Type:
text; Dissertation-Reproduction (electronic)
Keywords:
Tumors in children -- Psychological aspects.; Sick children -- Psychology.; Cancer -- Patients -- Psychological aspects.; Child psychology.
Degree Name:
Ph.D.
Degree Level:
doctoral
Degree Program:
Counseling and Guidance; Graduate College
Degree Grantor:
University of Arizona
Advisor:
Christensen, Oscar

Full metadata record

DC FieldValue Language
dc.language.isoenen_US
dc.titlePSYCHOSOCIAL FACTORS RELATED TO THE ONSET OF CHILDHOOD CANCER (STRESS, FAMILY, GREECE).en_US
dc.creatorPAPADATOU, DANAI.en_US
dc.contributor.authorPAPADATOU, DANAI.en_US
dc.date.issued1983en_US
dc.publisherThe University of Arizona.en_US
dc.rightsCopyright © is held by the author. Digital access to this material is made possible by the University Libraries, University of Arizona. Further transmission, reproduction or presentation (such as public display or performance) of protected items is prohibited except with permission of the author.en_US
dc.description.abstractThe purpose of this retrospective study was to investigate some psychosocial factors that may be related to the development of childhood cancer. The questions that guided the study were: When compared to families of healthy children (1) Do the family structure, dynamics and atmosphere present any commonalities among children with cancer? (2) Are there any personality characteristics common to children with cancer? (3) Have children with cancer experienced more of stressful events during the year that preceded diagnosis? (4) Have children with cancer experienced a major loss? Twelve children between the ages of 2 to 13 who were diagnosed with a form of cancer were compared to twelve healthy but accidently injured children of the same age, and sex and socioeconomic background hospitalized at the 2nd Pediatric Department of The University of Athens. A semistructured interview was used to gather information from their mothers within the month that followed the child's diagnosis or accident. Chi-square and T-test analyses were used at the .05 level of significance to determine differences between groups on each of the variables. Findings revealed that, compared to healthy children, children with cancer tended to belong to "broken home" families in which most had experienced (a) the loss or absence of a significant person (particularly the father) early in their life or (b) an unhappy marriage between their parents, frequently resulting from an "arranged" marriage. Within their family children occupied a special status and were raised as "only" or "first-borns." A major upcoming event was anticipated in most of their families within the same month that the diagnosis was pronounced; this event was aborted as a result of the child's diagnosis. Limitations of the study, discussion of the methodology and recommendations for further research are presented.en_US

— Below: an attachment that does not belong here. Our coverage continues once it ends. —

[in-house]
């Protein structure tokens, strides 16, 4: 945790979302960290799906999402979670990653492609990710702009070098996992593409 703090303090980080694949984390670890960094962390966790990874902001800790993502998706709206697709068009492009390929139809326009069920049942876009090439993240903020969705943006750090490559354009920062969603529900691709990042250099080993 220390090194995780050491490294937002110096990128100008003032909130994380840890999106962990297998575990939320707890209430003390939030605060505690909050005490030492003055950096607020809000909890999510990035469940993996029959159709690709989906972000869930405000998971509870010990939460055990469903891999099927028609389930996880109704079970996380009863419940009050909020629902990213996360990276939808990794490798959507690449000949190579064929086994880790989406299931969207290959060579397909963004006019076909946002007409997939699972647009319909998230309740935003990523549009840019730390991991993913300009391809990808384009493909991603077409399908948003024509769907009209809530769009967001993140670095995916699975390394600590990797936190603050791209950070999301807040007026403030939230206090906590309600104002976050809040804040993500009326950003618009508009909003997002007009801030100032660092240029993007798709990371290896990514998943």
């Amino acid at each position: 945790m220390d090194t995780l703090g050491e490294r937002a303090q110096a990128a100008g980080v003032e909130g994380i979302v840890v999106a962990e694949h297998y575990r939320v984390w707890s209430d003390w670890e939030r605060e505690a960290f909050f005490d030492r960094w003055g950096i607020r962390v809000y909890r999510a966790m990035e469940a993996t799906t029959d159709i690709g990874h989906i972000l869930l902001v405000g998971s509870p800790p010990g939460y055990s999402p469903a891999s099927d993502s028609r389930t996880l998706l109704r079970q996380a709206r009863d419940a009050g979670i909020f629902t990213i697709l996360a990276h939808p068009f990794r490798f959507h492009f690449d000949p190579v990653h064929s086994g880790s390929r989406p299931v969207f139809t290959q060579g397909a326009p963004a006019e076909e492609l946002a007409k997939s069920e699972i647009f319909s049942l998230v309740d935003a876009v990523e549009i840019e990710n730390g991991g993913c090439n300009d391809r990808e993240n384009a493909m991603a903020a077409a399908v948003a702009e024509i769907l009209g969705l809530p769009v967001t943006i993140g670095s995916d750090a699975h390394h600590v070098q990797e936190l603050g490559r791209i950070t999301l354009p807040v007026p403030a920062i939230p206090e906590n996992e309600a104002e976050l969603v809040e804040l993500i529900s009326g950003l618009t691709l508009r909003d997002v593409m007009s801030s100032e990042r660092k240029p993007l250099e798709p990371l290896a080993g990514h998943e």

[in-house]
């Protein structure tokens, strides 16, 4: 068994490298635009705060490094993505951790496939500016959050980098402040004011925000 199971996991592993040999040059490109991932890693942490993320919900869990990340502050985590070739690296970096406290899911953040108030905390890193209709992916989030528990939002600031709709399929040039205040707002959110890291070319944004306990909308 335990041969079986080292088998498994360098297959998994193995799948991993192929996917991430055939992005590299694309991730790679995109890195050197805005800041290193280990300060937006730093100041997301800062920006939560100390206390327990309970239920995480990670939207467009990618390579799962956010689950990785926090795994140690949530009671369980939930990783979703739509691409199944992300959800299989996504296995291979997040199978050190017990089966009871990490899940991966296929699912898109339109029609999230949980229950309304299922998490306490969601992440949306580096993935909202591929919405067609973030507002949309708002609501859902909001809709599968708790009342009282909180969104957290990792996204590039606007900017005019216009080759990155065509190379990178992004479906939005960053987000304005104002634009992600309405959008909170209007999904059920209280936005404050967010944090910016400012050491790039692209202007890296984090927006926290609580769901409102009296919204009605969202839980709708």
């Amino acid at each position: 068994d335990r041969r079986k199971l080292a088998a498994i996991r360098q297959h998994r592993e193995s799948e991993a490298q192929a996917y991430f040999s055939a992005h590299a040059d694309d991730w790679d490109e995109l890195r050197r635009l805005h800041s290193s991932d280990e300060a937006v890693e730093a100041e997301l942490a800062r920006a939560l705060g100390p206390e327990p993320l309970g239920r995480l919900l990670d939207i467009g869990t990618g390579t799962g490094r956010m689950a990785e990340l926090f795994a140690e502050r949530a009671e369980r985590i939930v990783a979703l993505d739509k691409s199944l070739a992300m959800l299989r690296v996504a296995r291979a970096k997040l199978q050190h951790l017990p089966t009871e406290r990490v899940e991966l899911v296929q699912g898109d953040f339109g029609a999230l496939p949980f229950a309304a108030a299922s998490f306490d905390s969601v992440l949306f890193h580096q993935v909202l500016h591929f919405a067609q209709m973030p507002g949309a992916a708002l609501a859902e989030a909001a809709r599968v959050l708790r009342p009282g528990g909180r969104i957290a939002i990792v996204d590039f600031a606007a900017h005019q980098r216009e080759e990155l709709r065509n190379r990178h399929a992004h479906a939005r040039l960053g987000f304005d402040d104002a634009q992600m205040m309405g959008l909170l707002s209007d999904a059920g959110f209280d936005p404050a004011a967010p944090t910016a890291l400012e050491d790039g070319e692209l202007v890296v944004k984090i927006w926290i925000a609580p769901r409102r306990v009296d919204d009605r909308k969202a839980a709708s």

dc.typetexten_US
dc.typeDissertation-Reproduction (electronic)en_US
dc.subjectTumors in children -- Psychological aspects.en_US
dc.subjectSick children -- Psychology.en_US
dc.subjectCancer -- Patients -- Psychological aspects.en_US
dc.subjectChild psychology.en_US
thesis.degree.namePh.D.en_US
thesis.degree.leveldoctoralen_US
thesis.degree.disciplineCounseling and Guidanceen_US
thesis.degree.disciplineGraduate Collegeen_US
thesis.degree.grantorUniversity of Arizonaen_US
dc.contributor.advisorChristensen, Oscaren_US
dc.identifier.proquest8403239en_US
dc.identifier.oclc690275726en_US